Superhero Flicks have become Predictable: Matthew Vaughn is the creative director of the X-Men: First Class along with other superhero flicks including Kick-Ass, who has just shared his viewpoint on the state of superhero flicks.
Superhero Flicks have become Predictable says Matthew Vaughn
In a conversation with New York Comic Con, Vaughn expressed his concern that superhero flicks are becoming very formulaic and predictable. He thinks that filmmakers must put more effort into character development as well as storytelling instead of concentrating on Special effects.
Vaughn’s remarks come at a moment when superhero movies have become more and more popular. In the past Marvel and DC have released a number of blockbuster films, and there are a lot more in the works one. Vaughn thinks, though, the genre has to evolve if it’s to remain relevant.
Matthew Vaughn’s upcoming projects include:
- Argylle – A spy thriller movie inspired by the novel of the very same title by Ellie Conway. The film has Bryce Dallas Howard, Sam Rockwell, Henry Cavill and Bryan Cranston.
- Tetris – A biographical drama movie about the development of the video game Tetris. The movie features Josh Gad, Daisy Ridley, as well Taron Egerton.
- The King’s Man: Blue Blood – A follow up to the Kingsman movie series which looks into the beginnings of the Kingsman organization. The film stars Djimon Hounsou, Rhys Ifans, Gemma Arterton, Harris Dickinson and Ralph Fiennes.
Matthew Vaughn’s background
Matthew Vaughn is an English movie director, producer as well as screenwriter. He had been born on March 7, London, in Paddington, 1971, England one. Vaughn went to Sussex House School in London and after that to Stowe School in Buckingham one. After enrolling in a gap year between University and Stowe, he travelled around the globe on a Hard Rock Cafe trip. Right after settling in Los Angeles, he started working as an assistant for a movie director one.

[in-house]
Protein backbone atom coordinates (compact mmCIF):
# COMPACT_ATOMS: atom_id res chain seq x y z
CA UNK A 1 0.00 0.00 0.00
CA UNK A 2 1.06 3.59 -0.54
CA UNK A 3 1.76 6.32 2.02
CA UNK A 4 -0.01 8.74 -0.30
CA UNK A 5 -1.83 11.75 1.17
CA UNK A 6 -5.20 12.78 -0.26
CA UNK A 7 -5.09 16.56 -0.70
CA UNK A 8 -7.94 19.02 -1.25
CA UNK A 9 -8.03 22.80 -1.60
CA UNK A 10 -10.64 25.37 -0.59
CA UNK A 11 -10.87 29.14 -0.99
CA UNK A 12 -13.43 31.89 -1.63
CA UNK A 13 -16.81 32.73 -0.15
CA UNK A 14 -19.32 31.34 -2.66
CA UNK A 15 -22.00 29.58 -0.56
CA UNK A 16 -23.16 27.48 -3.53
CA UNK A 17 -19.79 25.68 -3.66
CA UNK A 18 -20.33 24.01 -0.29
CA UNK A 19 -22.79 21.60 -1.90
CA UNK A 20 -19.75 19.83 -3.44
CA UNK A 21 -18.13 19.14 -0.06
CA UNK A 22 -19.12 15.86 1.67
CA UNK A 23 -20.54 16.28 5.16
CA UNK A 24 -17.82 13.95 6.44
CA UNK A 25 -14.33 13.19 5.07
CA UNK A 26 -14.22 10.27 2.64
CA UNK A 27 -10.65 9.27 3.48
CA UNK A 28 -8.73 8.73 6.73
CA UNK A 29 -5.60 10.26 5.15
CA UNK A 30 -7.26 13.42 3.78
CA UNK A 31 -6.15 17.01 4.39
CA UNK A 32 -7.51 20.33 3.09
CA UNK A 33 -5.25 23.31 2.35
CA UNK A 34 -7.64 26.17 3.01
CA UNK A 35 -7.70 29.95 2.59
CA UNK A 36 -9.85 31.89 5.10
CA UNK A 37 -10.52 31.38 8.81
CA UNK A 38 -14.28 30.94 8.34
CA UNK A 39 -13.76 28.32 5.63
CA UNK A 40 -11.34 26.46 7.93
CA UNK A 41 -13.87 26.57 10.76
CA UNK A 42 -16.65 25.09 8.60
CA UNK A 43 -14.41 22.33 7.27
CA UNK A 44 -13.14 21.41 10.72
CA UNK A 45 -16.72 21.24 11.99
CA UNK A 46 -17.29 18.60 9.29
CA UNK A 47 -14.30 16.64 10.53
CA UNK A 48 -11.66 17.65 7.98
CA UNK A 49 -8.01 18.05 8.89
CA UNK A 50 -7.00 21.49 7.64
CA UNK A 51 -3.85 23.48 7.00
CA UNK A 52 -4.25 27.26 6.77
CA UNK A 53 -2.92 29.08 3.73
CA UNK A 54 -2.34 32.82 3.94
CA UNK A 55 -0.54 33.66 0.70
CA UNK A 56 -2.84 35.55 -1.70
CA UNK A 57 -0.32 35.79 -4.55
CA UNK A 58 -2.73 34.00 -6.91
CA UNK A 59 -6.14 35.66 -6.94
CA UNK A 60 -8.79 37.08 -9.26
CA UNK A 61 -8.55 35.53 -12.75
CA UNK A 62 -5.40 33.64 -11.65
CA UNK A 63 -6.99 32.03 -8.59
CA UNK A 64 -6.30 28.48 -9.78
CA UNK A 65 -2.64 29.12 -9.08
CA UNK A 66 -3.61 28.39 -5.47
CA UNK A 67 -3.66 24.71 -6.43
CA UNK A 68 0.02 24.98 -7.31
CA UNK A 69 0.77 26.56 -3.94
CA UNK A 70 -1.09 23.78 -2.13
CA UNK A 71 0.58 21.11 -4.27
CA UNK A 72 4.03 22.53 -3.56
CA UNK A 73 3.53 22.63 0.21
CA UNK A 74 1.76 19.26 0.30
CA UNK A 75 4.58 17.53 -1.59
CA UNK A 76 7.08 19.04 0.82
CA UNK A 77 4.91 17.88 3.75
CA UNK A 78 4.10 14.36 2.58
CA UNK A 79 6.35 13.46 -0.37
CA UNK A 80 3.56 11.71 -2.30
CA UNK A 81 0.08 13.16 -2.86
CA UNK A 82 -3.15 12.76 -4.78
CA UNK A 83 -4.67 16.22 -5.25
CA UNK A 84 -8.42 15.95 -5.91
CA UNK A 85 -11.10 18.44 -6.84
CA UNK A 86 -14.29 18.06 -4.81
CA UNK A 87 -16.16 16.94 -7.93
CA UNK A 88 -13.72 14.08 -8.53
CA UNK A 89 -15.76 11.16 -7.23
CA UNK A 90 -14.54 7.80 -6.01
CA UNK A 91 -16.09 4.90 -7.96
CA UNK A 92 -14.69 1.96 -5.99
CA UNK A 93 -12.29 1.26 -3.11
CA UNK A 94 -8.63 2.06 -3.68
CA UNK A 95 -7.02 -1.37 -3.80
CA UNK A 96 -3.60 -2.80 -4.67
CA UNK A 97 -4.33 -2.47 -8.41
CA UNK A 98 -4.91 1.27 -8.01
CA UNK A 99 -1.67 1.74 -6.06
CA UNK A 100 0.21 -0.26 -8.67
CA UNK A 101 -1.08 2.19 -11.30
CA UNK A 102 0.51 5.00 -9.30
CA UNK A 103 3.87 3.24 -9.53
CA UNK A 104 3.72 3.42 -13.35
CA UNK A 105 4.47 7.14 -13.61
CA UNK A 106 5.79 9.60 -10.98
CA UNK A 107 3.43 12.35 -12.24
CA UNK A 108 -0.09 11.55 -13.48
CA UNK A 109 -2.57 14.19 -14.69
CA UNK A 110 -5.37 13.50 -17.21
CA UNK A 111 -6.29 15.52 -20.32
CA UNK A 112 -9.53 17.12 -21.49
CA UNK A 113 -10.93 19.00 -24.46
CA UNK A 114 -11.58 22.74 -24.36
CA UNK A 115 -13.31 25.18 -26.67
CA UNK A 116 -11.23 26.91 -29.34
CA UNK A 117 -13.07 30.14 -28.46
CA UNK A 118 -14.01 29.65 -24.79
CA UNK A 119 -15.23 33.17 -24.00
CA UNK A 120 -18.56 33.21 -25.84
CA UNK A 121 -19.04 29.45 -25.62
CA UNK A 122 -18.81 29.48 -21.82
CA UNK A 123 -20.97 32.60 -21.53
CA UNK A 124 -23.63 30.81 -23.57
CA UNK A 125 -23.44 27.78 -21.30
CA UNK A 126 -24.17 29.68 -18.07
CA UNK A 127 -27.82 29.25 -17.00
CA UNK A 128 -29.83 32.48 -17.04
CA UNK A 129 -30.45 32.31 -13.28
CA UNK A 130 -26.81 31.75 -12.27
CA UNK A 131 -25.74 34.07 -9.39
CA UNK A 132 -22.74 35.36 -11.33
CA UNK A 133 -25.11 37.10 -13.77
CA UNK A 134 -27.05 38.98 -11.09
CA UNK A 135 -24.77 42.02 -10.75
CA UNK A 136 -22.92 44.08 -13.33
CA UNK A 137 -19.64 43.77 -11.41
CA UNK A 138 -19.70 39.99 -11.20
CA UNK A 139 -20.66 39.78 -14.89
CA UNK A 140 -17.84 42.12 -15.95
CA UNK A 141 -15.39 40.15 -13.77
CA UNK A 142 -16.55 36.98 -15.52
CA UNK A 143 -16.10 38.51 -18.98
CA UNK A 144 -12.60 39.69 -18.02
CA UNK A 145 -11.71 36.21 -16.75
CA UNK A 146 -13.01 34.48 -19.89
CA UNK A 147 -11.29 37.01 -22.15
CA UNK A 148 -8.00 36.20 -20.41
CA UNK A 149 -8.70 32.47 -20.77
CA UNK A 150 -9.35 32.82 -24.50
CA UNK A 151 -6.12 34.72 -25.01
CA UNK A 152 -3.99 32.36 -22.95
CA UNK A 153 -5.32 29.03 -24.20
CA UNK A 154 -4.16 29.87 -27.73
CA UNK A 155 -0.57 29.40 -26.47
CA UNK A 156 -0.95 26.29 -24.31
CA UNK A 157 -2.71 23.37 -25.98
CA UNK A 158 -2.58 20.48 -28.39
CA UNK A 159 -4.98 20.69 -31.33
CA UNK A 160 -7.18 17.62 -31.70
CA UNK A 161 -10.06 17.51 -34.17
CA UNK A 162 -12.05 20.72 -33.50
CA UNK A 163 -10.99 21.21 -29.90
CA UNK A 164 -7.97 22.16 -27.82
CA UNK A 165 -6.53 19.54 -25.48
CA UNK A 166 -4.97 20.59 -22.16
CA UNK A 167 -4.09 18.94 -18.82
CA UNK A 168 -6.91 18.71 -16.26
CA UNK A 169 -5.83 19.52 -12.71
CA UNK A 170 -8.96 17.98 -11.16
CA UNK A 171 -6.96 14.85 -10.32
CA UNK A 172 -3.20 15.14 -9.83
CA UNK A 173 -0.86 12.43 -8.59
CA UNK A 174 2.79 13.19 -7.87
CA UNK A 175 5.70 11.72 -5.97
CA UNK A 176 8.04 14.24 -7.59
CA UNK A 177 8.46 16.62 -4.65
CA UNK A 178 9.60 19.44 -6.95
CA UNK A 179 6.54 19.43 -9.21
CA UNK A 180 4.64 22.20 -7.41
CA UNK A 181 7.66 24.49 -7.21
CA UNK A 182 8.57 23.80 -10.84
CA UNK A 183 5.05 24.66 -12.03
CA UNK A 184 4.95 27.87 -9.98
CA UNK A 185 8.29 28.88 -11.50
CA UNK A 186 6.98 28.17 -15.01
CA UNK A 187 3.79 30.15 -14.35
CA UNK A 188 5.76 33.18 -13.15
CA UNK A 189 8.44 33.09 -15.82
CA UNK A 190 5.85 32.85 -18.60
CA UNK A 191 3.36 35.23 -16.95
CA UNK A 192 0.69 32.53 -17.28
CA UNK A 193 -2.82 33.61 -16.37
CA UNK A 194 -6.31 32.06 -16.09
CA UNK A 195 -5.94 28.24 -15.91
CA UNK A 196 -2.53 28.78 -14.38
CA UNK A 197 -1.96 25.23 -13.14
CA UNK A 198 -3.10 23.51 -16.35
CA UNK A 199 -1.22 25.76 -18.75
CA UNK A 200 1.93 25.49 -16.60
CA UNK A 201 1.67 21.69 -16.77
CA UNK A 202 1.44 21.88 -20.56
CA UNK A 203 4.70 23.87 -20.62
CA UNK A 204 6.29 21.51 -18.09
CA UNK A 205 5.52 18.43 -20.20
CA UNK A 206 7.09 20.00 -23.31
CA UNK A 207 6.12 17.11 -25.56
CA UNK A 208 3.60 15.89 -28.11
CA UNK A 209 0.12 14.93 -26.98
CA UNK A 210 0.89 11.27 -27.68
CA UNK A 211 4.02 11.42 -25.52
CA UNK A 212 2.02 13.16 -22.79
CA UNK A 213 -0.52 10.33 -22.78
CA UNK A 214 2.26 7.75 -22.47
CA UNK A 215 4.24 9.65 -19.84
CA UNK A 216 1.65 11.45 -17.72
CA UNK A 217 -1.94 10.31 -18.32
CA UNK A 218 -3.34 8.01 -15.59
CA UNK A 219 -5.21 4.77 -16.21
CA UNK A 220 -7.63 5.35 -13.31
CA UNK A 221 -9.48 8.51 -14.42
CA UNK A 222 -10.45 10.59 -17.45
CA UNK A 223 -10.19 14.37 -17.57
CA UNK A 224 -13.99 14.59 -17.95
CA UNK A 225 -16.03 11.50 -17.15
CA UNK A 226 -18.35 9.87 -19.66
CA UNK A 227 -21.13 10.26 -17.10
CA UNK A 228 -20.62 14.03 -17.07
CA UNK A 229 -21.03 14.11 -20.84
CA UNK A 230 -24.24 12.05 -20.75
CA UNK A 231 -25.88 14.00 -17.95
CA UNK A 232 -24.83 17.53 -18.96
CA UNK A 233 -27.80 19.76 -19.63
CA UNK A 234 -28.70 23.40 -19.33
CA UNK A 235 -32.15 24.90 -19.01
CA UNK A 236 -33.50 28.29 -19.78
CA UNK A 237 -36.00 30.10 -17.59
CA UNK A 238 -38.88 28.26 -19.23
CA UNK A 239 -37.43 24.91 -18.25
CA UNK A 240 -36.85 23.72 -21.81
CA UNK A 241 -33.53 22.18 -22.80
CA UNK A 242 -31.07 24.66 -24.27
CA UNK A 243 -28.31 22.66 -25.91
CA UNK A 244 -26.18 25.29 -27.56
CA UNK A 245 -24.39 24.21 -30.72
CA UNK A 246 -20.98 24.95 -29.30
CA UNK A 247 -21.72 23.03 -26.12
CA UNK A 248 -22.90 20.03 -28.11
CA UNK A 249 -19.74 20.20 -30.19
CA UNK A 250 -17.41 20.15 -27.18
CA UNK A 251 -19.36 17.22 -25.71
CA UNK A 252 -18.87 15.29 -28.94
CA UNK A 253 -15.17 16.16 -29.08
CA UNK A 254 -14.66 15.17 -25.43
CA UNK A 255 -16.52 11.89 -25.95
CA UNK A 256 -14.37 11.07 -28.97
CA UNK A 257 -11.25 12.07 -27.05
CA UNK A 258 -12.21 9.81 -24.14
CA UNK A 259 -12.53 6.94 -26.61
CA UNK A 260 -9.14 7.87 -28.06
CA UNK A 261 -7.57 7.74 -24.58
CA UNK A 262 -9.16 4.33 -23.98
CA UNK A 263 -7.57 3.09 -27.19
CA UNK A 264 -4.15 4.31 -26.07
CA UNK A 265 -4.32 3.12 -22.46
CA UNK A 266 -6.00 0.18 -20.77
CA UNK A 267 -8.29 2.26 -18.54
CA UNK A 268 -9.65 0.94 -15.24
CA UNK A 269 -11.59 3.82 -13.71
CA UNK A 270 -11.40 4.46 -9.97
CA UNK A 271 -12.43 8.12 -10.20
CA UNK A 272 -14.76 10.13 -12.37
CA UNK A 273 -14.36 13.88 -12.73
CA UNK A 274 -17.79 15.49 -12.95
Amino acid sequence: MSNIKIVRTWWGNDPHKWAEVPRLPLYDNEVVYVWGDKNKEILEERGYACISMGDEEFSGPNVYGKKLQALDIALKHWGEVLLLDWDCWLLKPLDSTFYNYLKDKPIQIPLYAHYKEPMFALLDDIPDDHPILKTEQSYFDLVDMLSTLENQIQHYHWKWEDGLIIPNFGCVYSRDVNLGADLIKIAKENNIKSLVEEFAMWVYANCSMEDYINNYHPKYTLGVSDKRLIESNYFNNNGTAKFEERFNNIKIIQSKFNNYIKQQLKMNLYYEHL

Vaughn’s very first foray into film making was as producer of the 1996 very low budget thriller “The Innocent Sleep” starring Annabella Sciorra and Michael Gambon. He remained as producer on his good friend Guy Ritchie’s movie “Lock, Stock as well as 2 Smoking Barrels” (1998), which was a critical, financial and popular success one. Vaughn would later produce “Snatch” (2000) and “Swept Away” (2002) Ritchie’s.
In 2004, Vaughn made his acting debut with “Layer Cake,” which was well received as well as resulted in him being asked to direct “X-Men: Apocalypse.” “The Last Stand: The Movie” (2007). He dropped out of the studio a couple of days prior to filming started, as a result of creative differences, but just two weeks prior to the filming started.
Reaction of Fans
Fans as well as critics have responded with mixed emotions regarding Vaughn’s statements. Some believe that superhero flicks are becoming very formulaic, while other people think that the genre is still viable and capable of making excellent films.
In spite of the controversy surrounding his statements, Vaughn continues to be one of the most highly regarded directors in the business. His movies are highly regarded for their distinct style, unforgettable characters in addition to compelling storylines.
Matthew Matthew Vaughn has produced a number of superhero flicks including :
- X-Men: First Class (2011) – A prequel to the X Men movie series examining the beginnings of the mutant team’s origins. The film consists of Jennifer Lawrence, Michael Fassbender and James McAvoy.
- Kick-Ass (2010) –A superhero comedy about A high school student who, in spite of having absolutely no powers, chooses to be A superhero. The movie features Chlo Grace Moretz, Nicolas Cage and Aaron Taylor-Johnson.
- Kingsman: The secret Service (2014): a spy action comedy about A male who’s enticed to A Secret spy group. The film is starring Samuel L. Jackson, Taron Egerton and Colin Firth.
Conclusion: Superhero Flicks have become Predictable
Matthew Vaughn believes that superhero movies must be made better. He thinks that movie makers must invest more time on character development as well as storytelling than on special effects and spectacle. It is still to be seen if his comments are going to cause changes in the genre.